Moving Image Copyrights
Notice of Copyright Restrictions
The U.S. copyright law (Title 17, United States Code) governs the performance and display of copyrighted motion picture or audiovisual works. All materials in the Library's moving image collections are copyrighted. Use not specifically permitted or exempted by the copyright law is prohibited. Duplication without the written permission of the copyright owner is illegal. Individuals not complying with copyright restrictions may be liable for infringement.
Permitted or Exempted Use
The copyright owner specifies the circumstances in which a film or video may be "performed". Exemptions to the Copyright Act of 1976 specify permitted uses for educational institutions.
Face to Face Exemption--Section 110(1)
Performance or display of a lawfully made and acquired work by instructors or pupils in the course of face-to-face teaching of a non-profit educational institution, in a classroom or similar place devoted to instruction is not an infringement of copyright.
Four requirements in meeting the face-to-face exemption:
- The performance must be given by an instructor or student. The instructor must be present.
- The performance must involve face-to-face teaching. The instructor and the students must be together.
- The performance must be limited to teaching activity.
- The performance takes place in a classroom or similar place devoted to instruction that is considered a classroom at the time the instructor and students are present.
- The relationship between the film or video and the course must be explicit.
Any legally acquired film or video may be shown in class under the Face-to-Face exemption, including Home Use Only videos.
Any performance outside the classroom that does not support specific instructional activity could be considered an infringement. Screenings must meet either the fair use or educational exemptions.
Used by permission from http://orpheus.ucsd.edu/fvl/COPYRT.HTM
The Guidelines for Off-Air Taping for Educational Purposes, or Kastenmeier Guidelines, an official part of the Copyright Act's legislative history is as follows:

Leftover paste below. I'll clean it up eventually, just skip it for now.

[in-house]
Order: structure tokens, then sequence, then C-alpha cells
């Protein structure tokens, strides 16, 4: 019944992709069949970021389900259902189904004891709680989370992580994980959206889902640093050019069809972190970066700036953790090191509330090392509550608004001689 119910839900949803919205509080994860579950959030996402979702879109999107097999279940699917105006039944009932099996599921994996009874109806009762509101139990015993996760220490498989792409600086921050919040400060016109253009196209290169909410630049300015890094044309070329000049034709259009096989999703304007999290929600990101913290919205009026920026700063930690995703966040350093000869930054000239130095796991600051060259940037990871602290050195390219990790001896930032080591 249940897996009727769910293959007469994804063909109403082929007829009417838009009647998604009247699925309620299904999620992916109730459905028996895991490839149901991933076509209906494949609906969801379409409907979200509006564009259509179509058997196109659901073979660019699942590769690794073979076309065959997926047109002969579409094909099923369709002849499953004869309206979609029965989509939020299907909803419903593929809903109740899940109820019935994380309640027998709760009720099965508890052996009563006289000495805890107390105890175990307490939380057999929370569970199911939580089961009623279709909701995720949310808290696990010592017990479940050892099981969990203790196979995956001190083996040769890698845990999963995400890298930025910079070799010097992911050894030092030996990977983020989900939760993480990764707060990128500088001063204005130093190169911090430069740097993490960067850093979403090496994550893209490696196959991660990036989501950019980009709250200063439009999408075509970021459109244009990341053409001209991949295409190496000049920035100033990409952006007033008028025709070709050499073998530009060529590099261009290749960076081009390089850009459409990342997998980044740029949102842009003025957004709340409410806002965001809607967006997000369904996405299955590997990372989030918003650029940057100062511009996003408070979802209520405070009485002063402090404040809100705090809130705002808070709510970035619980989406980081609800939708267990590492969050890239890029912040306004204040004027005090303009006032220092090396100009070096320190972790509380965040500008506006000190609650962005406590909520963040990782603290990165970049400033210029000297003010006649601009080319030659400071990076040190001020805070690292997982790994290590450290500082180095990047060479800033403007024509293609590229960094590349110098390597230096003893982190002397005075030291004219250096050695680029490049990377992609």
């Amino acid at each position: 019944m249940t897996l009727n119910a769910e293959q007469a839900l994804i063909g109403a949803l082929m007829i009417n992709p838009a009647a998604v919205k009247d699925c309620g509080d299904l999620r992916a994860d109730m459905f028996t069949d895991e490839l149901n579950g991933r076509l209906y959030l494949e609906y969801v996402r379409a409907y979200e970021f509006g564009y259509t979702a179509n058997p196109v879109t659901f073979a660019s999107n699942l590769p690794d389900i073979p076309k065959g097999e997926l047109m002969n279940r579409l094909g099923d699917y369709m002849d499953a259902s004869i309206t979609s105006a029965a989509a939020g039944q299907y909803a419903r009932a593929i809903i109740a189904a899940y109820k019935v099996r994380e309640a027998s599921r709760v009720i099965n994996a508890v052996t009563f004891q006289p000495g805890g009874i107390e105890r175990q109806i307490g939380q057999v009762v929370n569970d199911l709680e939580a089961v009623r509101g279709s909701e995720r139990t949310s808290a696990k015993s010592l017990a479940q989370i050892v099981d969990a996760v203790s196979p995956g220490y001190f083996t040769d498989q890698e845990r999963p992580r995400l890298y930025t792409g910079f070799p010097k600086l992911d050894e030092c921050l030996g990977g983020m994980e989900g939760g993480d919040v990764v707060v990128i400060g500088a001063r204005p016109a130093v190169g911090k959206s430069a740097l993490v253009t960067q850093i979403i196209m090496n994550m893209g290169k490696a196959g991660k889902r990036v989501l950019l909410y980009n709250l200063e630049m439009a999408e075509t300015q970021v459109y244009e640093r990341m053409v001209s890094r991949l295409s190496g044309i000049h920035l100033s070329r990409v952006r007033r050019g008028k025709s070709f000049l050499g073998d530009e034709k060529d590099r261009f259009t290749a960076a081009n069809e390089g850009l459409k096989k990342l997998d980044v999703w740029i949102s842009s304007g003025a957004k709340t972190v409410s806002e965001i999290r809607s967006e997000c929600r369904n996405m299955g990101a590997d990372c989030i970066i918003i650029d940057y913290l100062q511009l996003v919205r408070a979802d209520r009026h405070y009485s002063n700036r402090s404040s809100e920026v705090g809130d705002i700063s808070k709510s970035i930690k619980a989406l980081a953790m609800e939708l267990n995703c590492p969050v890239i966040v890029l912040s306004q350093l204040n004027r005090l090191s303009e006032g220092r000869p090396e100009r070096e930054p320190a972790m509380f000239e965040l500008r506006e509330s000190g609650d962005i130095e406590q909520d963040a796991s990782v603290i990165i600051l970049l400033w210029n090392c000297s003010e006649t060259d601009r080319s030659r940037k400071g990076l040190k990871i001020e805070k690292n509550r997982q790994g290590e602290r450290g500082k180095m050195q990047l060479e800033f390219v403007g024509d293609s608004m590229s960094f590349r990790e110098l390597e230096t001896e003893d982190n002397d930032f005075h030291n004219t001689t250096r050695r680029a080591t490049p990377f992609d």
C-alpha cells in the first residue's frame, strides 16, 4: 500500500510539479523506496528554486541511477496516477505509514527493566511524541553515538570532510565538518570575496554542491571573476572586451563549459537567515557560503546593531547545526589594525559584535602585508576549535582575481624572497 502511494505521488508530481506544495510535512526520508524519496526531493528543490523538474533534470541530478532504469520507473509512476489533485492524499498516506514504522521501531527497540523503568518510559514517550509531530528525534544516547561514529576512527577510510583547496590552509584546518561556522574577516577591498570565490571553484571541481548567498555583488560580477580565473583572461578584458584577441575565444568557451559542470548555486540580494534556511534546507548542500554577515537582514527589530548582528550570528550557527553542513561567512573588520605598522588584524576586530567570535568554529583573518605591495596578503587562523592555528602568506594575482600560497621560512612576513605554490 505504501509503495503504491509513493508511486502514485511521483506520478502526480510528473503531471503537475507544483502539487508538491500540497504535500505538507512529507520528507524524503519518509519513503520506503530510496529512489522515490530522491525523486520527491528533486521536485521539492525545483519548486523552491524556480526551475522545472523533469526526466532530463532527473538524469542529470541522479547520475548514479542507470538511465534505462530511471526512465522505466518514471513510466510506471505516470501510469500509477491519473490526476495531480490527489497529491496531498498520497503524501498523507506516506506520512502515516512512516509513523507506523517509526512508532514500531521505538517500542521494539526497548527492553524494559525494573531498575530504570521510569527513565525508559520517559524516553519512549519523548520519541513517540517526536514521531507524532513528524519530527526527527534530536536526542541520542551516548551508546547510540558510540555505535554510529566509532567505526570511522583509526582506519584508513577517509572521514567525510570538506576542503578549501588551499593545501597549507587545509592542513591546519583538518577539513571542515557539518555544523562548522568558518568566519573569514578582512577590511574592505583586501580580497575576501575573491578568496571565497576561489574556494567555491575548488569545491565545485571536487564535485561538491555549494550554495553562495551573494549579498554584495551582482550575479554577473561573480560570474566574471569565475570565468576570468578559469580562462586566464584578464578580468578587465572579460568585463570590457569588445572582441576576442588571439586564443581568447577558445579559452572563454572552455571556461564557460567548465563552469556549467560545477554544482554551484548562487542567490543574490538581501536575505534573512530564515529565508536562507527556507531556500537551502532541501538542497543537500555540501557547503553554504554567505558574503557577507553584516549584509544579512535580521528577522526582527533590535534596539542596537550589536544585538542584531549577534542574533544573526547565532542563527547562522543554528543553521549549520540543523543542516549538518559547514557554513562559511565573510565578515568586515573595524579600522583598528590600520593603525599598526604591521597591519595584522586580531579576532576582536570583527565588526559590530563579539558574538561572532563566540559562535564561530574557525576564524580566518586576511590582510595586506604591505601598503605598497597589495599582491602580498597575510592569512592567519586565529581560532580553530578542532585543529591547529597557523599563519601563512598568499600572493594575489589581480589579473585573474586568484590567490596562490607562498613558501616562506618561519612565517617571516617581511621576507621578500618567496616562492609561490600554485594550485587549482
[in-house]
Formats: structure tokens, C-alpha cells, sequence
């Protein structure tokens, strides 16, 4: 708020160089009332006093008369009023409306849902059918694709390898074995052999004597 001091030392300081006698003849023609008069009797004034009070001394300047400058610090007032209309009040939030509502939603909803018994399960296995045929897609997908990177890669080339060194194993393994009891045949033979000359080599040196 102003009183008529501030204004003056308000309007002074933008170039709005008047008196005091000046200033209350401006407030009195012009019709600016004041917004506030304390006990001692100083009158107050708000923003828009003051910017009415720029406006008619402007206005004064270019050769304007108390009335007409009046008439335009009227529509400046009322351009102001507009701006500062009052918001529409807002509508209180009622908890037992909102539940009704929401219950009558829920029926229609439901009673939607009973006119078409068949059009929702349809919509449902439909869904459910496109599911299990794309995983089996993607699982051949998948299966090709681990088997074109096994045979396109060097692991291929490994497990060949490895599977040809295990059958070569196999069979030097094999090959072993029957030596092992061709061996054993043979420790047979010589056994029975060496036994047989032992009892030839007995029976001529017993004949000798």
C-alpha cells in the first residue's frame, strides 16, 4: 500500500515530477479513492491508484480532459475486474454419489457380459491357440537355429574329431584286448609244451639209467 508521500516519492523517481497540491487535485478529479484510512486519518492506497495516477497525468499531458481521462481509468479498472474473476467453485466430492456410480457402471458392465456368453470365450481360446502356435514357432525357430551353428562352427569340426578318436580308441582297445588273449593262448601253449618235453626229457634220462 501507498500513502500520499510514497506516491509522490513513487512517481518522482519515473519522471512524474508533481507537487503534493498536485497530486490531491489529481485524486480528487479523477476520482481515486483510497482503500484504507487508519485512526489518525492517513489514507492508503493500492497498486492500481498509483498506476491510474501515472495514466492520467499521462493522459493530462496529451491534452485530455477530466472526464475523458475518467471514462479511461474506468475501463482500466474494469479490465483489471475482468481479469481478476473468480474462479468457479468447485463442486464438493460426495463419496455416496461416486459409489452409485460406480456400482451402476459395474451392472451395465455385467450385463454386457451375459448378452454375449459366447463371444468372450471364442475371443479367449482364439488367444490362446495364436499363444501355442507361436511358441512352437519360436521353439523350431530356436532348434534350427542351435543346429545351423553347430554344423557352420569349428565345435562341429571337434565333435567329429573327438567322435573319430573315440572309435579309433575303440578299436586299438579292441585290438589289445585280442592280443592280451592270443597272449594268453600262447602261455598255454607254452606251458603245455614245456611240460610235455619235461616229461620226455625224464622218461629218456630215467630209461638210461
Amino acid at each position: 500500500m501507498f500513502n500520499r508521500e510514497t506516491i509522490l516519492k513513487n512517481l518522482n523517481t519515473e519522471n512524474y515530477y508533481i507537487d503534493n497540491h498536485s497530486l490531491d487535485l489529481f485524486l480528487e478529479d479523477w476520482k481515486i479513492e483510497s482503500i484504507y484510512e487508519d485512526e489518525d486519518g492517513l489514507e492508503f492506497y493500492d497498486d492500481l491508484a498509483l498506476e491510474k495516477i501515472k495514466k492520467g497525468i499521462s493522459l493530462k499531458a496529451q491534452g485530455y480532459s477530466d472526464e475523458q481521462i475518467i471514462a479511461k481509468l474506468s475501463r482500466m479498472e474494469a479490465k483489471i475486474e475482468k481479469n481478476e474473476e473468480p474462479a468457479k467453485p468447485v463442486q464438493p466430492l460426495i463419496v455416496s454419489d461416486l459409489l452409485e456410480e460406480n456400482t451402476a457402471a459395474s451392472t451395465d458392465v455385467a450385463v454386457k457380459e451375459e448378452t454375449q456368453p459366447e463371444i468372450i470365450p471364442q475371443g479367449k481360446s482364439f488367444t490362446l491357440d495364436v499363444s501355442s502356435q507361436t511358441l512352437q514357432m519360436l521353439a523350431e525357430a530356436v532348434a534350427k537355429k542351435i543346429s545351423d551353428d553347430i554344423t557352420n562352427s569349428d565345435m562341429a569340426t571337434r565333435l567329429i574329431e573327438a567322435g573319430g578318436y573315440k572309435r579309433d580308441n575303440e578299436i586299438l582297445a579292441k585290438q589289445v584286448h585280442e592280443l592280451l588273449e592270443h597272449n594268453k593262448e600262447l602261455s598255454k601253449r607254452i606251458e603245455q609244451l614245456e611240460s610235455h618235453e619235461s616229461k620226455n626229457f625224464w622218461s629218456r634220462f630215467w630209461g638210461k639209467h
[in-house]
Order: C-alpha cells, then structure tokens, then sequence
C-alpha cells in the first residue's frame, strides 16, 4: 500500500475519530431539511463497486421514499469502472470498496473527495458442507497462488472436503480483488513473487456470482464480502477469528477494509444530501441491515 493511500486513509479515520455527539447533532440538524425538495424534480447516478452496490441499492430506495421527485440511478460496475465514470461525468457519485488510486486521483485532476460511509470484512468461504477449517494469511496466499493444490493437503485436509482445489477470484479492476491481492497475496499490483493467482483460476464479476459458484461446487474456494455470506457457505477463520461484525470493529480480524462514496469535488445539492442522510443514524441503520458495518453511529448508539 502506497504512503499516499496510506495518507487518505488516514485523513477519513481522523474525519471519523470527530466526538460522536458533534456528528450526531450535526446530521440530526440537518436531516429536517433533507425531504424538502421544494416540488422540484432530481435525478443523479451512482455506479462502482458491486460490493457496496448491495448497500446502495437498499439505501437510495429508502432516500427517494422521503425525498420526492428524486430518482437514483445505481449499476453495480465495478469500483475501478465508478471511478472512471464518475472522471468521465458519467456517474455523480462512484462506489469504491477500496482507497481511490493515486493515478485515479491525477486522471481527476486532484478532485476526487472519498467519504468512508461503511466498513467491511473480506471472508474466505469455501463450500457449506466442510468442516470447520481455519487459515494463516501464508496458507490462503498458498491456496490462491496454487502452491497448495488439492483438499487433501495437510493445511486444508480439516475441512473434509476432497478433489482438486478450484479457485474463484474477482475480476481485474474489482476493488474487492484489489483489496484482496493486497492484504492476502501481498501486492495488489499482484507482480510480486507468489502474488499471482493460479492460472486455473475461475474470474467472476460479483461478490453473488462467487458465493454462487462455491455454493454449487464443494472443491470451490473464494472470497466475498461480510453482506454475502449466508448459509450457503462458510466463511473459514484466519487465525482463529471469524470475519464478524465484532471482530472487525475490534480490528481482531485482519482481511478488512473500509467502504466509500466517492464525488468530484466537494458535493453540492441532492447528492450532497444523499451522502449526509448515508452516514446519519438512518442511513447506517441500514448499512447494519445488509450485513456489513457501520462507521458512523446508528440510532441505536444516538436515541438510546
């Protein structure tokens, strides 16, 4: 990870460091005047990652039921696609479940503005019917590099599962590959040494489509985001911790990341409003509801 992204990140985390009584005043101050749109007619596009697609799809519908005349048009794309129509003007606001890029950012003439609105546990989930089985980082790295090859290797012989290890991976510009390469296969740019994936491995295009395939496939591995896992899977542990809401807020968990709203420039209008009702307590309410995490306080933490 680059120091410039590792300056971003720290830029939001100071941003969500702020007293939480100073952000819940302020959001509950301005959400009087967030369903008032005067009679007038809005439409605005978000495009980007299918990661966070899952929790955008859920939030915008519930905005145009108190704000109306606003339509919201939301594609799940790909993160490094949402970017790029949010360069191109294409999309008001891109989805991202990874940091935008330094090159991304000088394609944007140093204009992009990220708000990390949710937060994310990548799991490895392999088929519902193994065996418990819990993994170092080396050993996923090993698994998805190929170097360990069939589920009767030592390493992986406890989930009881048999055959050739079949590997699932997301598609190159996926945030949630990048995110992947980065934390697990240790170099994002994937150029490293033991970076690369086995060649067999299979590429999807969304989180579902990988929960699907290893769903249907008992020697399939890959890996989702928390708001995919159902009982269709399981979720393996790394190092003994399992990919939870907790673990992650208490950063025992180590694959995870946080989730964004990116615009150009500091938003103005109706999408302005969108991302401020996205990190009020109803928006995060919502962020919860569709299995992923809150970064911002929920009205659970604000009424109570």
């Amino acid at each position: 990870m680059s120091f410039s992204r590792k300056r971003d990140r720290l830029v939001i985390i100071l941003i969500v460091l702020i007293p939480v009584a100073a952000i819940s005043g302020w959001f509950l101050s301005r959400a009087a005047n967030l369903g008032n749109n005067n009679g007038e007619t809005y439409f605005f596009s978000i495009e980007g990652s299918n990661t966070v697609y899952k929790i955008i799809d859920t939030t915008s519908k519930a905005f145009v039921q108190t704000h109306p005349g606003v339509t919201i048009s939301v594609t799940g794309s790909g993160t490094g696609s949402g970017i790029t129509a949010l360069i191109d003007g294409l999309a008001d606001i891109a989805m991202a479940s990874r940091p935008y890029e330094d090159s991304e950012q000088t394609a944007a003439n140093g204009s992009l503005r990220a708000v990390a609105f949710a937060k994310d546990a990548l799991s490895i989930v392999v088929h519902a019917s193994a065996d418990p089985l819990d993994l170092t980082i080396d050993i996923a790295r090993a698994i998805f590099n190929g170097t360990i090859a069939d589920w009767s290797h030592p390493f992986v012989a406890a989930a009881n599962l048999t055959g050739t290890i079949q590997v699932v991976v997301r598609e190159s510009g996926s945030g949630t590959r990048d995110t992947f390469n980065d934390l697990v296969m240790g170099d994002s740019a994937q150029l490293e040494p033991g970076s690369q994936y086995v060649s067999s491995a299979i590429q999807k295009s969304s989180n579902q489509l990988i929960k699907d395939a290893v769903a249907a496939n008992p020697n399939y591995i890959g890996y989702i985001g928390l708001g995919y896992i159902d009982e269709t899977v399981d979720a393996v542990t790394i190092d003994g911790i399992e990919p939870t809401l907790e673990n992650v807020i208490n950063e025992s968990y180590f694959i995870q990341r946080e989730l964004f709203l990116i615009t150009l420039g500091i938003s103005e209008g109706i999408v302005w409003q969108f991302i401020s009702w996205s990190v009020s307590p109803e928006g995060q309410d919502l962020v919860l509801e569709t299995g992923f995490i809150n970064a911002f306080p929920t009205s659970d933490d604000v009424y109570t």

Off-air recordings of broadcast programs (not pay per view) may be used once by an instructor for educational purposes, and repeated once, only when instructional reinforcement is necessary.
- Must be used during the first 10 days after the recording was made and may be retained for 45 days only.
- Do not have to be used in their entirety, but cannot be altered.
- Cannot be merged or combined to create anthologies or compilations.
- The recording must include the copyright notice on the broadcast program as recorded.
- No broadcast may be recorded more then once by the same instructor.
From Guidelines for Off-Air Taping for Educational Purposes, Kastenmeier Guidelines. Congressional Record, October 14, 1984.
Reproductions or Copies
Duplication without the copyright owner's written permission is illegal. The Copyright Act, Title 17, Section 108 makes provisions regarding duplication by libraries and archives.
Duplication of a legally acquired work within the Library's moving image collections may be made if:
- the work is damaged, deteriorating, lost or stolen
- or if access equipment is no longer readily available
- and if it is out of distribution, or not available for purchase at a fair market price after a reasonable search effort
Duplicates that are made under these conditions are used as access copies in the Library, in order to preserve the non-replaceable original.
No footage from any work from the Library's moving image collections can be used in student projects without written copyright permission.